Urban Electric Power
by Sanjoy Banerjee, Jinchao Huang and Gautam G. Yadav

Urban Electric Power (UEP) develops, manufactures, and markets zinc-manganese (ZnMnO2) batteries for grid-related energy storage applications.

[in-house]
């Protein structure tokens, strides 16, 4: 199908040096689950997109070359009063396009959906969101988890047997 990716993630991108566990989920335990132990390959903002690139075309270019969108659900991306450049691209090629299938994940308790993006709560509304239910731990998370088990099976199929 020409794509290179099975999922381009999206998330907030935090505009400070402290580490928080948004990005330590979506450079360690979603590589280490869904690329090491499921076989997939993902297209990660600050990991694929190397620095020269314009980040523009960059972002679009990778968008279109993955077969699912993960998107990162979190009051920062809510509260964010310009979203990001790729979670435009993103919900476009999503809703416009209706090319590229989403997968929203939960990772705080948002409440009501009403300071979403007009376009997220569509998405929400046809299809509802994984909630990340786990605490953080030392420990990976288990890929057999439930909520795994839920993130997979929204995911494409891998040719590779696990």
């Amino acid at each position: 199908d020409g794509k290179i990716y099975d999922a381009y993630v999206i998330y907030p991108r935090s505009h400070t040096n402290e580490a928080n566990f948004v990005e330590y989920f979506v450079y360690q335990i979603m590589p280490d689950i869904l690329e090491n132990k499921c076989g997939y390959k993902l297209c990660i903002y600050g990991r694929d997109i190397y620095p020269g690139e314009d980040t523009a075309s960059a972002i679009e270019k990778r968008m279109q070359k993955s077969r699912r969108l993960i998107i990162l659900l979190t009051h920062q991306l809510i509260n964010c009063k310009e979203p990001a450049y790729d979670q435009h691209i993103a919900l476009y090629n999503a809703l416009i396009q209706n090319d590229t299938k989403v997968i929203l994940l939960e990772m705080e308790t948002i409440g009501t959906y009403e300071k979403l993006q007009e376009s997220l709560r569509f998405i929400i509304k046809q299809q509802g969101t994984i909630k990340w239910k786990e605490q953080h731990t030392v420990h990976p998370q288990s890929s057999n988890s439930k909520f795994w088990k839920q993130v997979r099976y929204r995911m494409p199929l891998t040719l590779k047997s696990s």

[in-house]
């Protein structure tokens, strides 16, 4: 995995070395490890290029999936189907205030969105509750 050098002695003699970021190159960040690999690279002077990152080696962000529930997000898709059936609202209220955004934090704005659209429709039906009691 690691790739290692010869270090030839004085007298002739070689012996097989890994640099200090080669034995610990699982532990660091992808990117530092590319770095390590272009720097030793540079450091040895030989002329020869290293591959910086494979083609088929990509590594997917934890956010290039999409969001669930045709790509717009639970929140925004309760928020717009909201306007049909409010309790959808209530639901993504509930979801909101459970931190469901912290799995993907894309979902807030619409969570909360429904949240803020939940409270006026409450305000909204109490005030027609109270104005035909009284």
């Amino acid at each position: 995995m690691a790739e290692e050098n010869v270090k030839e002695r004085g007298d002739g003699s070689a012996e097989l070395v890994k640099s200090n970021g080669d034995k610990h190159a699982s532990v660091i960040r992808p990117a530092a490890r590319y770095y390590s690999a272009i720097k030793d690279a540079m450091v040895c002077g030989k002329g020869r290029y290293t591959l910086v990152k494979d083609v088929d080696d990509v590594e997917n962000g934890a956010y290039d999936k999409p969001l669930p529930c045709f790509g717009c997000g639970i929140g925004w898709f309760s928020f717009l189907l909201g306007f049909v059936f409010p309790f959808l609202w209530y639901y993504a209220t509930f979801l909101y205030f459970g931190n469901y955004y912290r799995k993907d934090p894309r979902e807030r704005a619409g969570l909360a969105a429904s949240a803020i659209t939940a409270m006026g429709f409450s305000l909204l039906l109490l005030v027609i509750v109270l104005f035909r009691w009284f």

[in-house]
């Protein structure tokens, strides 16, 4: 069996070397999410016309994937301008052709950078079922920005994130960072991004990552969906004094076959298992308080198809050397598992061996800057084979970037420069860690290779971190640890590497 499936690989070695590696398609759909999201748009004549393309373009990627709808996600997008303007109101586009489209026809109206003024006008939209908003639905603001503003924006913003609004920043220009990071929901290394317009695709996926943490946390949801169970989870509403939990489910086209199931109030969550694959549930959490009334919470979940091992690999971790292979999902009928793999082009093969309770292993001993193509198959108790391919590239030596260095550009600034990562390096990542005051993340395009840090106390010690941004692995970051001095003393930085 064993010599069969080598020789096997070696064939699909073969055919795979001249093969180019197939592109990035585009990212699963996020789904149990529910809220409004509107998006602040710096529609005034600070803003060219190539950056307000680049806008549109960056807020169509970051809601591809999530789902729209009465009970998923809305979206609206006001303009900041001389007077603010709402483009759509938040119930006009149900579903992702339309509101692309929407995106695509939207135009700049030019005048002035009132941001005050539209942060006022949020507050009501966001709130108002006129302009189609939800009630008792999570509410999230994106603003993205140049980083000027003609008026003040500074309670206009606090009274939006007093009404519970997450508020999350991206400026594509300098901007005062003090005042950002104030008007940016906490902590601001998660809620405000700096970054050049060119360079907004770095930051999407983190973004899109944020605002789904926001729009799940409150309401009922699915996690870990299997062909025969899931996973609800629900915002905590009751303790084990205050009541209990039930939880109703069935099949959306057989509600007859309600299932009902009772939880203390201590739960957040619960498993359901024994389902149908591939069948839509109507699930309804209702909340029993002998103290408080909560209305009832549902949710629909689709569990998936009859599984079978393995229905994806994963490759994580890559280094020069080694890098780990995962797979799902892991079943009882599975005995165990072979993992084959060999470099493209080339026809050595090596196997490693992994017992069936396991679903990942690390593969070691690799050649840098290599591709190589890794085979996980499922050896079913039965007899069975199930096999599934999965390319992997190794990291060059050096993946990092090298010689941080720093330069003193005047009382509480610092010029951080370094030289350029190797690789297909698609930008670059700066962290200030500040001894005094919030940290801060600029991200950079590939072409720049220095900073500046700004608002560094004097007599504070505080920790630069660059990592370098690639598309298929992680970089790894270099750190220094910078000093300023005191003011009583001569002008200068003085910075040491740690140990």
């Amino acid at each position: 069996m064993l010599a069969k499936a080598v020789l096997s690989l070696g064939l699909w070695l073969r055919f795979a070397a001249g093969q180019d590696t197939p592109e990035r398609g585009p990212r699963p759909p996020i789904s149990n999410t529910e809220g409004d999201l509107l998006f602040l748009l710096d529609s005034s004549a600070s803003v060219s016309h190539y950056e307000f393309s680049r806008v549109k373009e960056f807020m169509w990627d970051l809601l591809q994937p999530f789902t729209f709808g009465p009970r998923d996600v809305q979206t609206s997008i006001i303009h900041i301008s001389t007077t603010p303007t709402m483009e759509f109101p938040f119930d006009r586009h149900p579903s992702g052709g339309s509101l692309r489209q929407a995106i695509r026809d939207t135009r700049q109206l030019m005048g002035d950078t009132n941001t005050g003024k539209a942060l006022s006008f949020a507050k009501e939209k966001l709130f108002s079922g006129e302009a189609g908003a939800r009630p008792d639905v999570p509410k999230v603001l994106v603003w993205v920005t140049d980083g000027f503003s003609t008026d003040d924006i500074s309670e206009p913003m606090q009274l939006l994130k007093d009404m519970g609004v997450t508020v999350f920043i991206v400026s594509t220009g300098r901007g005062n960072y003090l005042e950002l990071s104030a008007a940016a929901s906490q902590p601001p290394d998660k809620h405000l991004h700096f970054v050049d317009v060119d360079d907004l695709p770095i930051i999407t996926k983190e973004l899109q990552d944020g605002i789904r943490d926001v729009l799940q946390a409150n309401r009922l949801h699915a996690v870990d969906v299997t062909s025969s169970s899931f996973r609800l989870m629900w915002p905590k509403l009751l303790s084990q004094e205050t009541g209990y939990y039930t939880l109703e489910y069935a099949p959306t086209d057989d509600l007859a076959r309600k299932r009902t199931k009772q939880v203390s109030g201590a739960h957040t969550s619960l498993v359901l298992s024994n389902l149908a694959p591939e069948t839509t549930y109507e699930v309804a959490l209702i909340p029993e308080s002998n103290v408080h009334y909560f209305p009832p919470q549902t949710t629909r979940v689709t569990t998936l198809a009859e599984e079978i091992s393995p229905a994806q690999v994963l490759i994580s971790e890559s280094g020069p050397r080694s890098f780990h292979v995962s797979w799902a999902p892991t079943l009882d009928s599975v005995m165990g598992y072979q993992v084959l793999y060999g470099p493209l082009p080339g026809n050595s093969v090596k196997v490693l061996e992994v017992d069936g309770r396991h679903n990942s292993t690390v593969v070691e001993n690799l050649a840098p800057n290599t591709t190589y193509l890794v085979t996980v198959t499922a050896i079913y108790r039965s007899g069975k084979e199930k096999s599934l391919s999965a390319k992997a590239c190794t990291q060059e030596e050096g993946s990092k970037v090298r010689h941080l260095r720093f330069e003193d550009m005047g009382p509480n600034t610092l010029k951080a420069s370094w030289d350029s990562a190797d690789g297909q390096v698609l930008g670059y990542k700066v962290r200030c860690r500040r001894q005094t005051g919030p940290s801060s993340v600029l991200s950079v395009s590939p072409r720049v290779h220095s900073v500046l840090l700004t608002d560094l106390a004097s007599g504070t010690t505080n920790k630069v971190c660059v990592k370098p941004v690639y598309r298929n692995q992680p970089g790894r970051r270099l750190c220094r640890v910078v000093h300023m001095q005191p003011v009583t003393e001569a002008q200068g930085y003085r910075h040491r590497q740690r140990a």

Sanjoy Banerjee is CEO and Executive Chairman of Urban Electric Power (UEP) and the Director of the City University of New York (CUNY) Energy Institute where he also serves as Distinguished Professor of Chemical Engineering. Banerjee founded the Energy Institute on coming to CUNY in 2008, to develop sustainable energy technologies with low carbon footprints. Research in these areas, specifically modular and passively safe nuclear reactors, grid-scale electrochemical energy storage, and enhanced efficiency flow assurance for the oil-gas industry, has become internationally recognized. Prior to UEP and CUNY, Banerjee was Chair of the Chemical Engineering Department University of California, Santa Barbara; taught at UC Berkeley and McMaster University in Canada; and worked at Atomic Energy of Canada, ultimately as Acting Director of the Applied Science Division. For periods during his tenure at UC Santa Barbara, he was Mitsubishi Professor at the University of Tokyo, the Burgers Professor at TU Delft, and at ETH Zurich, where he continues to lecture every year. He has served on high-level advisory boards, notably, NASA Fluid Physics, the oil-industry Flow Assurance Consortium, and the Advisory Committee on Reactor Safeguards (ACRS), congressionally mandated to advise on nuclear facility licenses, where his last assignment was in the ACRS sign off for the nuclear engines in the Ford class aircraft carrier. Professor Banerjee’s work was recently been recognized by the 2019 ACS/EPA Green Chemistry Challenge Award (Academic) for development of rechargeable zinc-manganese dioxide batteries for grid applications, in collaboration with Urban Electric Power Inc., DOE Office of Electricity, and Sandia National Laboratories.